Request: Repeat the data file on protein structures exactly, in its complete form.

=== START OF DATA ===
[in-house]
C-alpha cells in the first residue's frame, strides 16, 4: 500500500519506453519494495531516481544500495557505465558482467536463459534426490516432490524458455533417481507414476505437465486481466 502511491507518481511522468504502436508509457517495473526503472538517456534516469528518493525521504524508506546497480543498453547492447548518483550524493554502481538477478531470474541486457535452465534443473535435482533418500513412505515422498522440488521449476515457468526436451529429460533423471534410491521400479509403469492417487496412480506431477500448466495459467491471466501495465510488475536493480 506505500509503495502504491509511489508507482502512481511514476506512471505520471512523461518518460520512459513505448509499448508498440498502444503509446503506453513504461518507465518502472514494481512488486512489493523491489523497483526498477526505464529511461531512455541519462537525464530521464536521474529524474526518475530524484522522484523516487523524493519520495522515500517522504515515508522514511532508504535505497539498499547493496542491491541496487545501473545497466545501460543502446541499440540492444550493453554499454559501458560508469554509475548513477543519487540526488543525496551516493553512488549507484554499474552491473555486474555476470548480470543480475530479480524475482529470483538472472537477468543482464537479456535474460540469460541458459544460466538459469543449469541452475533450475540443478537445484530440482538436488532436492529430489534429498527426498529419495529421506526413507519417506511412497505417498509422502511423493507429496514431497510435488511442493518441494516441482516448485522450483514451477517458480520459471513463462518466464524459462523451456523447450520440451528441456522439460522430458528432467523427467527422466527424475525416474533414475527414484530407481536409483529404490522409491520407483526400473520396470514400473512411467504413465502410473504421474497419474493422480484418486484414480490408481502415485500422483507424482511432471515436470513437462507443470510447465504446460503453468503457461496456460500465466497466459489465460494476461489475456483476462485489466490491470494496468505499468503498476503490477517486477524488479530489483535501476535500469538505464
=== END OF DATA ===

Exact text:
[in-house]
C-alpha cells in the first residue's frame, strides 16, 4: 500500500519506453519494495531516481544500495557505465558482467536463459534426490516432490524458455533417481507414476505437465486481466 502511491507518481511522468504502436508509457517495473526503472538517456534516469528518493525521504524508506546497480543498453547492447548518483550524493554502481538477478531470474541486457535452465534443473535435482533418500513412505515422498522440488521449476515457468526436451529429460533423471534410491521400479509403469492417487496412480506431477500448466495459467491471466501495465510488475536493480 506505500509503495502504491509511489508507482502512481511514476506512471505520471512523461518518460520512459513505448509499448508498440498502444503509446503506453513504461518507465518502472514494481512488486512489493523491489523497483526498477526505464529511461531512455541519462537525464530521464536521474529524474526518475530524484522522484523516487523524493519520495522515500517522504515515508522514511532508504535505497539498499547493496542491491541496487545501473545497466545501460543502446541499440540492444550493453554499454559501458560508469554509475548513477543519487540526488543525496551516493553512488549507484554499474552491473555486474555476470548480470543480475530479480524475482529470483538472472537477468543482464537479456535474460540469460541458459544460466538459469543449469541452475533450475540443478537445484530440482538436488532436492529430489534429498527426498529419495529421506526413507519417506511412497505417498509422502511423493507429496514431497510435488511442493518441494516441482516448485522450483514451477517458480520459471513463462518466464524459462523451456523447450520440451528441456522439460522430458528432467523427467527422466527424475525416474533414475527414484530407481536409483529404490522409491520407483526400473520396470514400473512411467504413465502410473504421474497419474493422480484418486484414480490408481502415485500422483507424482511432471515436470513437462507443470510447465504446460503453468503457461496456460500465466497466459489465460494476461489475456483476462485489466490491470494496468505499468503498476503490477517486477524488479530489483535501476535500469538505464